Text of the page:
This month’s focus: Not All Business Is Good Business.
One aspect of business that gets far too little attention is the need to cull the profitable business away from, then to jettison either the marginal or unprofitable customers. Yes – I’m in fact stating: You need to look at your current clients or customers and decide which you’re no longer going to keep. Regardless if they are paying, marginally profitable, or not.
I know this sounds like heresy in these economic times. However, if I’m going to sound heretical let me go all in and leave no doubt with the following: It’s exactly in times like these that demand this type of action and thought process!
You can’t be as servicing or as attentive as you want to be – to everyone. Or, much more importantly; as to what your best customers may need you to be, if you’re allocating valuable resources to marginal clients. If you want to move and grow your business, you should be looking to quite possibly crop 10% to 20% off your current business annually. (Personal services, i.e., consultants, financial planners, lawyers, accountants, et al usually fall on the higher side, where a retailer, i.e., grocer, clothing, furniture, etc. may fall to the lower)
Case Study: Part of my sales routine was to quote both current and prospective customers with pricing structures and specials for the upcoming week. This was a very time-consuming process along with time constraints and/or set appointments. I had quite the amount of calls that needed to be made, and time was of the utmost.
I had some potentially very large customers that only placed minimal orders. They always “promised” they would buy more in the future. Yet, the smaller outfits were ordering 10 to 1 if not more week after week. The larger of the 2 sometimes took me twice as long if not longer to price out, for they sometimes required 100’s of items (or more) priced where the smaller would only ask 50 or so. Along with the caveat if there was not a change in price there was no need to quote. The other? Every week, every item, every line item, regardless. The larger client was capable of ordering millions of dollars of product from me easily but – never did. My smaller customers although 1/10th their size – always did.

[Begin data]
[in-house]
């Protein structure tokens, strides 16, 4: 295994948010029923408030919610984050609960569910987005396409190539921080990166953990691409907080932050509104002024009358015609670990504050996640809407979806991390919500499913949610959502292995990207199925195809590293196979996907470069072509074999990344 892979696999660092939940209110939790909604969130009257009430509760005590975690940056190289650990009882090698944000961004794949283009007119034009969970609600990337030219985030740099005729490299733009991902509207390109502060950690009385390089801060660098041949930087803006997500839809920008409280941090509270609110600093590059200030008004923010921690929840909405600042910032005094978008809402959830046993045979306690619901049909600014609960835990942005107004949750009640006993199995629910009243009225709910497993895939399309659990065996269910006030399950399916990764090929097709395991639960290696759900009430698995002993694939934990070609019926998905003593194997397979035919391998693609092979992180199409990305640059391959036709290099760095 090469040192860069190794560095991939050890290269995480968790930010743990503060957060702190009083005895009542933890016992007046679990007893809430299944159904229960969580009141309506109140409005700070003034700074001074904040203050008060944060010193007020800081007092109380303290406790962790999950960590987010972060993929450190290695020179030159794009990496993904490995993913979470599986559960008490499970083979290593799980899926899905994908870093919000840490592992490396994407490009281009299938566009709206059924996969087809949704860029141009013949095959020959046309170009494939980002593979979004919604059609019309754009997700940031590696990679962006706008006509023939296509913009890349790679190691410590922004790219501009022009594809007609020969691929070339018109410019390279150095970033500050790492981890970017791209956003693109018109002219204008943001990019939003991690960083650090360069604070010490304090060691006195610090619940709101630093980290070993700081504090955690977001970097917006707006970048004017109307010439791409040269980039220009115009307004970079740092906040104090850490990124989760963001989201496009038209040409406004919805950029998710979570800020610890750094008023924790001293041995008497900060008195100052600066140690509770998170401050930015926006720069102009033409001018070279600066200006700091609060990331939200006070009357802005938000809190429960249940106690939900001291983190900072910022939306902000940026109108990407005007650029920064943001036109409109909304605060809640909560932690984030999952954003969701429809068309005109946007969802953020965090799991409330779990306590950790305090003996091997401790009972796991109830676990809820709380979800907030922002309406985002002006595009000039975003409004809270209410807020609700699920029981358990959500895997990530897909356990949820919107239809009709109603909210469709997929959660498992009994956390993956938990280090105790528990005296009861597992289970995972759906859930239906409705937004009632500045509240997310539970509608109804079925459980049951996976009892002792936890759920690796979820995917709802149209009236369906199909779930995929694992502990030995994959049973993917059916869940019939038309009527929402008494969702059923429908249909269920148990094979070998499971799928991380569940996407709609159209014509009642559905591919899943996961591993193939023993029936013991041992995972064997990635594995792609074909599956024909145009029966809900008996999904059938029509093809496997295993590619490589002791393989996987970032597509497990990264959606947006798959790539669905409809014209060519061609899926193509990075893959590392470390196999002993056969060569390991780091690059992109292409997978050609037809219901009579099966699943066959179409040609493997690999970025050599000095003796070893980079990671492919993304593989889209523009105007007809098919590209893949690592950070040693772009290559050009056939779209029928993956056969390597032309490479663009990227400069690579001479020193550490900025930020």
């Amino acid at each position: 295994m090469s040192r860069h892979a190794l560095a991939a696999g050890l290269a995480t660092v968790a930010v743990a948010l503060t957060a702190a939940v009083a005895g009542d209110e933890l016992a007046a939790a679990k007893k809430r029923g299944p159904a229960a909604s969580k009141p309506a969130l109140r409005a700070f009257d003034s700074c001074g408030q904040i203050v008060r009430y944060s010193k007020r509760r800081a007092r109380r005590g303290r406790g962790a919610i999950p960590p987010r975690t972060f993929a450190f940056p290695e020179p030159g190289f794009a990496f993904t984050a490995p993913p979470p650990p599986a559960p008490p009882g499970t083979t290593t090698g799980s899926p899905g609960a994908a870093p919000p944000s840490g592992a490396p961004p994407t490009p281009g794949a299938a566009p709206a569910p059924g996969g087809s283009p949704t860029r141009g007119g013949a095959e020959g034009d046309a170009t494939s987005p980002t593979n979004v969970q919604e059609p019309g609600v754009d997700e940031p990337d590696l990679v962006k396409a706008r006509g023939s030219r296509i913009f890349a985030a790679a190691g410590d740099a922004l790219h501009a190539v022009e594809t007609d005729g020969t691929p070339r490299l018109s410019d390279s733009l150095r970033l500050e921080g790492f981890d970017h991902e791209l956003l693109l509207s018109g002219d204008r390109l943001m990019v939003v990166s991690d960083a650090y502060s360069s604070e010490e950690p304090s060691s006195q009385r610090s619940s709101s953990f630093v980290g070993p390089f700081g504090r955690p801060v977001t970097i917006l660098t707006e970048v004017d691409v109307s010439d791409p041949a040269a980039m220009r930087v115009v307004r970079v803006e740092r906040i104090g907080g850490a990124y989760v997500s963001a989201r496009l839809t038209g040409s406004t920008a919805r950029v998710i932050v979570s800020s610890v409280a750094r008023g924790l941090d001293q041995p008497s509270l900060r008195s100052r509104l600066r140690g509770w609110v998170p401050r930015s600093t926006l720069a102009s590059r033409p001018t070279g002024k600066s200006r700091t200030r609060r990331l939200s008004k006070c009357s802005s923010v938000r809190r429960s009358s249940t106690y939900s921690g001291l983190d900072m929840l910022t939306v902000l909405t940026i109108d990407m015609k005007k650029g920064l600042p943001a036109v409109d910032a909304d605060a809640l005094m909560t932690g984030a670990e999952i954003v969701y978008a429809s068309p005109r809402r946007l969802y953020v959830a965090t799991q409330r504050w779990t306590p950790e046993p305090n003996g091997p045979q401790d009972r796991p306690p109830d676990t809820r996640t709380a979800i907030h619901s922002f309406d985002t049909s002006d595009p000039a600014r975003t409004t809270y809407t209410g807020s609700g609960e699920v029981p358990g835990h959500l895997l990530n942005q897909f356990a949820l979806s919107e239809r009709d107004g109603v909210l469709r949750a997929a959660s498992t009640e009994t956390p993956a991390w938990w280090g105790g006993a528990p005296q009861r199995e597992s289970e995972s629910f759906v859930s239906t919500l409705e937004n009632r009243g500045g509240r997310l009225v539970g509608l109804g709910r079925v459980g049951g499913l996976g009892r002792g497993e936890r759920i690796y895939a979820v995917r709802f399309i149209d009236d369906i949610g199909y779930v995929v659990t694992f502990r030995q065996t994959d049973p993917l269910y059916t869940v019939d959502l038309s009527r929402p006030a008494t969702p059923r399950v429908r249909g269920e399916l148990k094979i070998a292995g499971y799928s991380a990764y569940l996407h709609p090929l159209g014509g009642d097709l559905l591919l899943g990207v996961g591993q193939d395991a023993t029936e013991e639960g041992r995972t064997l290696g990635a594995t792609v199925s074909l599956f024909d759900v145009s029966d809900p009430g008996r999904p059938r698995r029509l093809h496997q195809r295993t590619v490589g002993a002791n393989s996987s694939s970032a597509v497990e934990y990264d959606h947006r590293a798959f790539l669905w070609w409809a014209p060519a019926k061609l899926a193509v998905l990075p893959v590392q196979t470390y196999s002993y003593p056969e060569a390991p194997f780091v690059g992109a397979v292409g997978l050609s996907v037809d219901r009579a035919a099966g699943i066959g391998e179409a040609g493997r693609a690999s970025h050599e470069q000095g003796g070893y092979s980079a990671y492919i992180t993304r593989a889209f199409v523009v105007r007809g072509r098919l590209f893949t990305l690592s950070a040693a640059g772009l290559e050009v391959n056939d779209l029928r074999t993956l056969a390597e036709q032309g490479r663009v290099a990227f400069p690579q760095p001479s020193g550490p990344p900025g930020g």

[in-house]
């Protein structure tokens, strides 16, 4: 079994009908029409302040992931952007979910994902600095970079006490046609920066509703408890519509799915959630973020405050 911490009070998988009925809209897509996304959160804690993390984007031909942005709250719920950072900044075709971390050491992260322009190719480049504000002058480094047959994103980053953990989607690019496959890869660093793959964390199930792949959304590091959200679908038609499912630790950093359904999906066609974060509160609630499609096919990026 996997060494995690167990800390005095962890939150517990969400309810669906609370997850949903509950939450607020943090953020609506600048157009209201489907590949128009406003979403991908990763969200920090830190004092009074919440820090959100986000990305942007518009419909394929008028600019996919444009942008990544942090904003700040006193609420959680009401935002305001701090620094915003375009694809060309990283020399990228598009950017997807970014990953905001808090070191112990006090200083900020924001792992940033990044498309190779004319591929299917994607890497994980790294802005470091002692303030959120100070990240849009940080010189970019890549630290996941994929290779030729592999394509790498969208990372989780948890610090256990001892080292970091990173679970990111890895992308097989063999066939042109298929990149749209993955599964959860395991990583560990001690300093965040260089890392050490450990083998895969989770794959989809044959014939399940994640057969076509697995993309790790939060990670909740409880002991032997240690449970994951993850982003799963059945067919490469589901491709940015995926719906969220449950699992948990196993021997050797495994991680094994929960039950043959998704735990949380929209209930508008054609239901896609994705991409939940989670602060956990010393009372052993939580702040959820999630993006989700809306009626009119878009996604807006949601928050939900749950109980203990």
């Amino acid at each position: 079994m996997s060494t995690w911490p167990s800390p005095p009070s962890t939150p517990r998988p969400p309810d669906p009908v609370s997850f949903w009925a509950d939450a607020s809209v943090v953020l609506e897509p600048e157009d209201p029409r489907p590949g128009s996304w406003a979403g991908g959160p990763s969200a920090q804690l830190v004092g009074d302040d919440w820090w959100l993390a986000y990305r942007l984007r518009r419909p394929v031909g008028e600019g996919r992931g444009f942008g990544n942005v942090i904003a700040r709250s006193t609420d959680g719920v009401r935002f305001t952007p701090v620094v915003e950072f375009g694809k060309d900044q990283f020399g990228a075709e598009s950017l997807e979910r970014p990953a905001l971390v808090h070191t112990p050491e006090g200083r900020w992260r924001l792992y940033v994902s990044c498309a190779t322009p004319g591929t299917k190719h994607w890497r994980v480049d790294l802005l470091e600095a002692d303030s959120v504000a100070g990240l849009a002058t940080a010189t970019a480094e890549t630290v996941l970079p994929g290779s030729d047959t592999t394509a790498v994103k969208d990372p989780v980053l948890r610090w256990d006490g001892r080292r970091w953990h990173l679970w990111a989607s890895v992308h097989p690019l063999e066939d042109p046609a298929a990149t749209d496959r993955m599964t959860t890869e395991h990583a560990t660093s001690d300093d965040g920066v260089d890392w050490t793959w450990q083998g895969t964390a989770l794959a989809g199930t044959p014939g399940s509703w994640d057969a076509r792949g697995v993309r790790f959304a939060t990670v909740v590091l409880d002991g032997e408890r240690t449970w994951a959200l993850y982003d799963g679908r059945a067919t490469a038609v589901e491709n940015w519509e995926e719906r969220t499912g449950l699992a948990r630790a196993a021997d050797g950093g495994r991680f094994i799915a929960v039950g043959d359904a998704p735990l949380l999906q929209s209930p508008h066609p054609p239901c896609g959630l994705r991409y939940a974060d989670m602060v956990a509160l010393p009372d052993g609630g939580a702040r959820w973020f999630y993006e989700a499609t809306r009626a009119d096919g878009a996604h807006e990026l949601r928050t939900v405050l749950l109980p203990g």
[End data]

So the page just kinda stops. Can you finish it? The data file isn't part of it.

I made the decision and told them I would no longer quote or call as I was doing. If they needed a certain quote on a specific item I would be happy to. However, I was just to busy and it hadn’t shown me any true benefits as far as added or increased business. Then I politely ended the call. (The people on the other end I knew were left slack-jawed for everyone they were dealing with begged for such a chance to quote. And here I was saying; thanks, but no thanks.
Needless to say, my customers noticed the subtle change in my ability to service their needs with more attentiveness. During this period not only did I see an increase in their orders, I had more time to effectively quote and seek out new business. As for those potentially larger customers that “promised” yet never delivered?
A few months went by when I received a call. It was the head of purchasing for one of my previously culled clients asking why I no longer would quote his underling. I reiterated my discussion when the phone seemed to go silent for days. He then stated: “You’re right. If you don’t mind, please resume calling and quoting. I’ll make some adjustments here on my end.” I said fair enough and resumed.
They moved from being a client not worth keeping, to one of our overall top grossing customers. And that would have never come to fruition if I hadn’t been willing to cut dead wood when it showed it needed to be cleared.
© 2014 Mark St.Cyr
Profiting At The Bottom Line™ is a monthly memo, which is pithy, powerful, and to the point. It focuses on innovative techniques and or ideas that you can put to work immediately in your daily or business life.